Keepin' it real question: 
even if you're not moving to a new home this year, do you have something in your life that you need to release? Maybe a "tot ziens" list of your own?

Friday, January 3, 2014

We like to move it, move it!

Who likes to move it move it?

These cute critters do - and my family and I sure like to move it, too! We love it so much, in fact, that we've done it 8 times in the past 7 years and plan to do it again in 2014. And we know we're not alone. According to Melissa Data (a big company specializing in demographic info), 40 million folks in the US will move this year as well.

In just 55 days, the Cordova clan will be packing up and shipping out of the Netherlands. We're not exactly sure where our final location will be yet (due to my husband's job), but the kids and I will head back to the US to stay with a variety of family members on an extended vacation.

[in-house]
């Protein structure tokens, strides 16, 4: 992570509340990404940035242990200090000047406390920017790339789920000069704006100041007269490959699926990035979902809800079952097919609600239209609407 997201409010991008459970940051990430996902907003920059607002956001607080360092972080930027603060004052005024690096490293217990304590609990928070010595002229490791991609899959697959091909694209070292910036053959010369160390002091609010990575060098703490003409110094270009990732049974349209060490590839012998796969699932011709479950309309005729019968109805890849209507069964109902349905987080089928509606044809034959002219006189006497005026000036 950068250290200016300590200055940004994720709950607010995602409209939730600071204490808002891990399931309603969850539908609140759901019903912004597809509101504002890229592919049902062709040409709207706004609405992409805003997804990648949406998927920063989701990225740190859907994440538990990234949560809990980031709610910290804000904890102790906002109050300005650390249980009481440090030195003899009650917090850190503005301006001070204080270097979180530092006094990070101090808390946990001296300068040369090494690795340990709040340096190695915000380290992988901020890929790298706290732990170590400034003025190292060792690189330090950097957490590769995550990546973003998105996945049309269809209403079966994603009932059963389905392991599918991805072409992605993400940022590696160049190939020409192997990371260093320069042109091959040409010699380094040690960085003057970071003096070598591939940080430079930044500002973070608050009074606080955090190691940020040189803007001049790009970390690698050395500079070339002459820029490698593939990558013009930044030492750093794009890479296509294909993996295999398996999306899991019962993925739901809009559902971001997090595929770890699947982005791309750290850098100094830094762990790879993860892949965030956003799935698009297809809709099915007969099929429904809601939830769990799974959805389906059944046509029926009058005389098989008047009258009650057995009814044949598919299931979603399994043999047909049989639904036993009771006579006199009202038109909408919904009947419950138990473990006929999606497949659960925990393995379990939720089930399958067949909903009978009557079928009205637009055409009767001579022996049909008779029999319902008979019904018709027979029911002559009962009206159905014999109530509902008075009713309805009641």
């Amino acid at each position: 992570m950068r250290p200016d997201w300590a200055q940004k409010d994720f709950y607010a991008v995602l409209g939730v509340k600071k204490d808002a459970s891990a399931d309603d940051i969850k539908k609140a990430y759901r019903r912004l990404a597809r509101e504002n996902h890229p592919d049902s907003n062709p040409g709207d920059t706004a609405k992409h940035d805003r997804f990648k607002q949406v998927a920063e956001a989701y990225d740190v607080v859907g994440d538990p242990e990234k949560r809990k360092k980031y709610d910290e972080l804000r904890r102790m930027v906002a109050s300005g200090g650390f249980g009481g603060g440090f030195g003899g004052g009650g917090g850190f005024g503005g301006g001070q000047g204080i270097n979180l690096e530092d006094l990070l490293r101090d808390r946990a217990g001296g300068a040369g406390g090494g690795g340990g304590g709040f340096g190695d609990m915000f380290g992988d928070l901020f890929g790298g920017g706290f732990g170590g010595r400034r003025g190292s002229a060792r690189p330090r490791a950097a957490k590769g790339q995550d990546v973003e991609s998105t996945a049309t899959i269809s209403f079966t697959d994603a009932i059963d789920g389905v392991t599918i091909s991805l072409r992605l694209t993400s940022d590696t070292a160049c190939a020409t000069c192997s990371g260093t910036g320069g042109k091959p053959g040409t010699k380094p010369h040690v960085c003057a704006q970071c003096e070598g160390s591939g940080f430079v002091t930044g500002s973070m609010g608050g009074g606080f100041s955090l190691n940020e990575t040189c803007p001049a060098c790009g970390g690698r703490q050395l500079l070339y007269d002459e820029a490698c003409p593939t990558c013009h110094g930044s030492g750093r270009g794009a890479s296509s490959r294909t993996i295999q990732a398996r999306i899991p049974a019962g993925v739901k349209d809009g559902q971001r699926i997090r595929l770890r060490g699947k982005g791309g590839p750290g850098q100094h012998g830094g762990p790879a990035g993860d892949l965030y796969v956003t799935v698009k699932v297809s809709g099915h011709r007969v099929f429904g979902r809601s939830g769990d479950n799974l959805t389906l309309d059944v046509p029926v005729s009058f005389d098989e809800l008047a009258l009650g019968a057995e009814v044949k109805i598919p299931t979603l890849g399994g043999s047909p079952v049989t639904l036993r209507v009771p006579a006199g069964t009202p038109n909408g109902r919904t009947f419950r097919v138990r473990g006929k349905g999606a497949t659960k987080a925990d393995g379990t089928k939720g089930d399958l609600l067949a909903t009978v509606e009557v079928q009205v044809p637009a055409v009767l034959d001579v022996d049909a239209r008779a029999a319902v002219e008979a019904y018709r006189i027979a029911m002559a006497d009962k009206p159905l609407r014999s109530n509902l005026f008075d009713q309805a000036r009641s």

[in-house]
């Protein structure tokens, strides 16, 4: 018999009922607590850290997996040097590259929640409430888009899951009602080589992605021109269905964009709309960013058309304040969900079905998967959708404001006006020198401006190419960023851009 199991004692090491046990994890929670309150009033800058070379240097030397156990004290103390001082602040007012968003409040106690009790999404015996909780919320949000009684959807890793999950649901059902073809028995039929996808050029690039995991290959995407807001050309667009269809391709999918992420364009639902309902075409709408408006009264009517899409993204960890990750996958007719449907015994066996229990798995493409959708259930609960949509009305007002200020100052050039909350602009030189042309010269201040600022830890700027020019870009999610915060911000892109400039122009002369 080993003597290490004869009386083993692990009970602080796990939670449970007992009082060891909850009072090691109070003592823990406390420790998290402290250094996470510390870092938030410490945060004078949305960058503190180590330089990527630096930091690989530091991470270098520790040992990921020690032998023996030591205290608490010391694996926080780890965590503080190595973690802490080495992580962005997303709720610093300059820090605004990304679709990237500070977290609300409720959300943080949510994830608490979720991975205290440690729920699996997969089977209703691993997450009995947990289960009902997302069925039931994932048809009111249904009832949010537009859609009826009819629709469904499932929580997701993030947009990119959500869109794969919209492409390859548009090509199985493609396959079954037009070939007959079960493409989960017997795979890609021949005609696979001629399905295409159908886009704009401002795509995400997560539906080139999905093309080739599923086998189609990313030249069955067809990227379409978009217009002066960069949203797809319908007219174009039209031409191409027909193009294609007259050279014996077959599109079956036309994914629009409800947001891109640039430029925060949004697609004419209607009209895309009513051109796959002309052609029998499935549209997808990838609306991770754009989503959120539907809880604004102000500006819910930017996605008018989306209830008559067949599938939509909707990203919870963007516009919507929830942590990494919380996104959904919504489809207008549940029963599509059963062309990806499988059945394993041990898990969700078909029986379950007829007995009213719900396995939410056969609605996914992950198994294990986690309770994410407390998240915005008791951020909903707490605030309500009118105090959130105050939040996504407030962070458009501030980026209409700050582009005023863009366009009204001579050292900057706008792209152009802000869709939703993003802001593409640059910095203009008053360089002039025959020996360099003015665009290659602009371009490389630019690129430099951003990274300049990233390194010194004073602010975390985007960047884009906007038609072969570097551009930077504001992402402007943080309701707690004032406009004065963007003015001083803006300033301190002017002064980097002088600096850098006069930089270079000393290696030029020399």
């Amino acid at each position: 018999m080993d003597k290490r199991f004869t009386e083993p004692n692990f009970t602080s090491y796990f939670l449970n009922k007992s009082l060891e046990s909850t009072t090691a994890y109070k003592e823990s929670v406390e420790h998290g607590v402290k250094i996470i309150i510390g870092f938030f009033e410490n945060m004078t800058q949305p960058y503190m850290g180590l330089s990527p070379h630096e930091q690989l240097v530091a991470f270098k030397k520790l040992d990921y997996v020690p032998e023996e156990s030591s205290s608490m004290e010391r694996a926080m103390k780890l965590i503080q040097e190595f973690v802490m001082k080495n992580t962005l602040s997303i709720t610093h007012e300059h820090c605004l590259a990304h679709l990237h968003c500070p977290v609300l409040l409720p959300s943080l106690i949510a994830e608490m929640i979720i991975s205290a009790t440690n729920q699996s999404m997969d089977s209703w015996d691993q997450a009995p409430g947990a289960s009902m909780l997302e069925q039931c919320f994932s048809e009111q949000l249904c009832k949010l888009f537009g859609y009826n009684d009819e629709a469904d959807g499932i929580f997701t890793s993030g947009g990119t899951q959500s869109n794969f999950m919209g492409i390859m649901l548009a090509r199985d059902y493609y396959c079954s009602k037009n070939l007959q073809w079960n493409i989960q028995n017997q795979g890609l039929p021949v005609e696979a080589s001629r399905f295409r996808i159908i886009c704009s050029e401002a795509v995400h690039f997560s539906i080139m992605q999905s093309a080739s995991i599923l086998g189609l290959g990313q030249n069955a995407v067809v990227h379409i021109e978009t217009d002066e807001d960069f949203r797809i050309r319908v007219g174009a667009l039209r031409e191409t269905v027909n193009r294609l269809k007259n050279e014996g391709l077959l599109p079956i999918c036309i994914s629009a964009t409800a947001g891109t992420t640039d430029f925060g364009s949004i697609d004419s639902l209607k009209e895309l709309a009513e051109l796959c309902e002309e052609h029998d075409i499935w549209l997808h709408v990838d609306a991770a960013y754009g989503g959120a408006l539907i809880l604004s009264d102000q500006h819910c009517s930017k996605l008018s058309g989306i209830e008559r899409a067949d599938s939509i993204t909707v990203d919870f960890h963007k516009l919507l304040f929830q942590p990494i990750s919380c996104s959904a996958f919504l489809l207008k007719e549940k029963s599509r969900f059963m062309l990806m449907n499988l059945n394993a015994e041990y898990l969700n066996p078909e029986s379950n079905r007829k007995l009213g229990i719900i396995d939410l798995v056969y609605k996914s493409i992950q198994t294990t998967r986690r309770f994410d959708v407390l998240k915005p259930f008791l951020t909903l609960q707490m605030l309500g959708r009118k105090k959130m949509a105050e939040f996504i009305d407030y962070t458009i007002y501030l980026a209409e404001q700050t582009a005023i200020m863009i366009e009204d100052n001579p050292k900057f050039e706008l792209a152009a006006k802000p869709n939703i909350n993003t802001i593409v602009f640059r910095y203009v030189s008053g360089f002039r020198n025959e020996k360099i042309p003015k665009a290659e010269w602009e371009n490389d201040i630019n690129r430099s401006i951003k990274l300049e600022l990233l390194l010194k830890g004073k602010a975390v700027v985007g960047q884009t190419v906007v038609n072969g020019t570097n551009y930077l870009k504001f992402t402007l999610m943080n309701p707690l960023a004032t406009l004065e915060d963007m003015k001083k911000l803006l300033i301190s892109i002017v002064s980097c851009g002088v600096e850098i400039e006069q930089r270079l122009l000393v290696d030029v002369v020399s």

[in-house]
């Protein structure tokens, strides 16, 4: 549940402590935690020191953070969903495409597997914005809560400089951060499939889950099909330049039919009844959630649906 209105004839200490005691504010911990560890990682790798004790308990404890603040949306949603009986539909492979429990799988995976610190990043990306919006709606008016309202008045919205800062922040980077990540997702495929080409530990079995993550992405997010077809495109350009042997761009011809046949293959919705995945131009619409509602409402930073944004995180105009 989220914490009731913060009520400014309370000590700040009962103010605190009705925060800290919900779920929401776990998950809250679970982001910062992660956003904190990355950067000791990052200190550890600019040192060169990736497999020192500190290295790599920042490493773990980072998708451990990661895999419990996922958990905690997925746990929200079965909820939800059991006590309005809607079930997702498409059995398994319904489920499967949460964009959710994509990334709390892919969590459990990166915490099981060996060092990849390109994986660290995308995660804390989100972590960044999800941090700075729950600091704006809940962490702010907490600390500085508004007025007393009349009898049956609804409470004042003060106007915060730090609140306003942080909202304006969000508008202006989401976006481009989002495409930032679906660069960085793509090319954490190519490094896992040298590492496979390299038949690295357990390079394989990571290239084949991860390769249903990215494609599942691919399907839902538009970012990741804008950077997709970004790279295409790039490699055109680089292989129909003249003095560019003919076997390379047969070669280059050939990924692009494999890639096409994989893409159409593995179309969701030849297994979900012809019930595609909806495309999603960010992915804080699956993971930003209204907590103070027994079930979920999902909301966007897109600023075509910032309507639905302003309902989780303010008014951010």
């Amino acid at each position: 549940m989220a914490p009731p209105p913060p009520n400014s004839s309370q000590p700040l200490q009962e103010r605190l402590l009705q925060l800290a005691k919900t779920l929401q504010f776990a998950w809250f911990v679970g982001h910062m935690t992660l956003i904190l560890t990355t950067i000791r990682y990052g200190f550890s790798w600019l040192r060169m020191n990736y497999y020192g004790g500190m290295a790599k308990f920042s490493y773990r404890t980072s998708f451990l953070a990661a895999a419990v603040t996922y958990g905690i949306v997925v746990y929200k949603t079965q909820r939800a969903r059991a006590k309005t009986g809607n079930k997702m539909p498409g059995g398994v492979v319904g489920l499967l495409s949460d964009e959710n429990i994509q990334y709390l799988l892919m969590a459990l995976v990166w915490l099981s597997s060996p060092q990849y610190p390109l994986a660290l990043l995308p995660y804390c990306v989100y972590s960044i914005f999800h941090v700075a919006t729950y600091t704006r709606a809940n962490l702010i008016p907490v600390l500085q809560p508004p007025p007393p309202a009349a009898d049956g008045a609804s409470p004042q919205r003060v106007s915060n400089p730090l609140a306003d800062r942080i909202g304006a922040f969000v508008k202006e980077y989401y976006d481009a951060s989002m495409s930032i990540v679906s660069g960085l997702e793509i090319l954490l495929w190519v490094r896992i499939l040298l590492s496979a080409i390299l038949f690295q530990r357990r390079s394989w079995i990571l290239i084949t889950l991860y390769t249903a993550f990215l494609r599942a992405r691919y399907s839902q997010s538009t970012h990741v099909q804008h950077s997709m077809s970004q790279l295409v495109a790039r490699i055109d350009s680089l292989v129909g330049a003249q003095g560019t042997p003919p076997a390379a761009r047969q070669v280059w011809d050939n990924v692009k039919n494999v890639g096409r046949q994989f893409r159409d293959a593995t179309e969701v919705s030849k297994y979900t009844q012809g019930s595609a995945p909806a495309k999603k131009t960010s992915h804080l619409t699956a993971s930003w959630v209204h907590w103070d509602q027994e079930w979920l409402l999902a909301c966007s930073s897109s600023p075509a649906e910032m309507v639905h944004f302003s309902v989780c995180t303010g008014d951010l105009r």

It's hard to move, and often messy. Physical boxes and emotional baggage create a kind of chaos that doesn't go away for a while.

I'm planning to blog (and dance) my way through our 2014 moving journey, so watch for lots of upcoming posts with this theme. I'll be honest, I'll be authentic and I'll share what helps me keep all my bags and boxes organized. I'll all my posts tagged with a "move 2014" label (see right hand column), in case you need/want to catch up at any time.

Reader question: what advice can you share with others making moves this year?